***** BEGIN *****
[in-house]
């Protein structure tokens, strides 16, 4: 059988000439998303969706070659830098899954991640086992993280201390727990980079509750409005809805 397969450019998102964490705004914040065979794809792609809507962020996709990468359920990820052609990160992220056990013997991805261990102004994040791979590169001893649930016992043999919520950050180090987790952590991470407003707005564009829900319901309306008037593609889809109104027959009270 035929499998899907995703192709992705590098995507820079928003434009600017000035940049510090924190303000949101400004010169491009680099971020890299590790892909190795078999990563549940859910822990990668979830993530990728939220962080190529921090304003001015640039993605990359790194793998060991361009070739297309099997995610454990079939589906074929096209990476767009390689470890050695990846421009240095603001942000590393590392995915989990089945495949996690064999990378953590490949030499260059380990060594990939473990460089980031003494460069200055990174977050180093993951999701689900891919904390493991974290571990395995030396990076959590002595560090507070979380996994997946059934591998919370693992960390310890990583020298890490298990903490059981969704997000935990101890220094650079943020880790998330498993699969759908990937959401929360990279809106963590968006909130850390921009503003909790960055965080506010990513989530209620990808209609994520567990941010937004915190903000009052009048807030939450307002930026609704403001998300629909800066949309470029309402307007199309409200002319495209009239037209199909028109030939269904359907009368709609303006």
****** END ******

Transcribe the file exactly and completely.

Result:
[in-house]
């Protein structure tokens, strides 16, 4: 059988000439998303969706070659830098899954991640086992993280201390727990980079509750409005809805 397969450019998102964490705004914040065979794809792609809507962020996709990468359920990820052609990160992220056990013997991805261990102004994040791979590169001893649930016992043999919520950050180090987790952590991470407003707005564009829900319901309306008037593609889809109104027959009270 035929499998899907995703192709992705590098995507820079928003434009600017000035940049510090924190303000949101400004010169491009680099971020890299590790892909190795078999990563549940859910822990990668979830993530990728939220962080190529921090304003001015640039993605990359790194793998060991361009070739297309099997995610454990079939589906074929096209990476767009390689470890050695990846421009240095603001942000590393590392995915989990089945495949996690064999990378953590490949030499260059380990060594990939473990460089980031003494460069200055990174977050180093993951999701689900891919904390493991974290571990395995030396990076959590002595560090507070979380996994997946059934591998919370693992960390310890990583020298890490298990903490059981969704997000935990101890220094650079943020880790998330498993699969759908990937959401929360990279809106963590968006909130850390921009503003909790960055965080506010990513989530209620990808209609994520567990941010937004915190903000009052009048807030939450307002930026609704403001998300629909800066949309470029309402307007199309409200002319495209009239037209199909028109030939269904359907009368709609303006």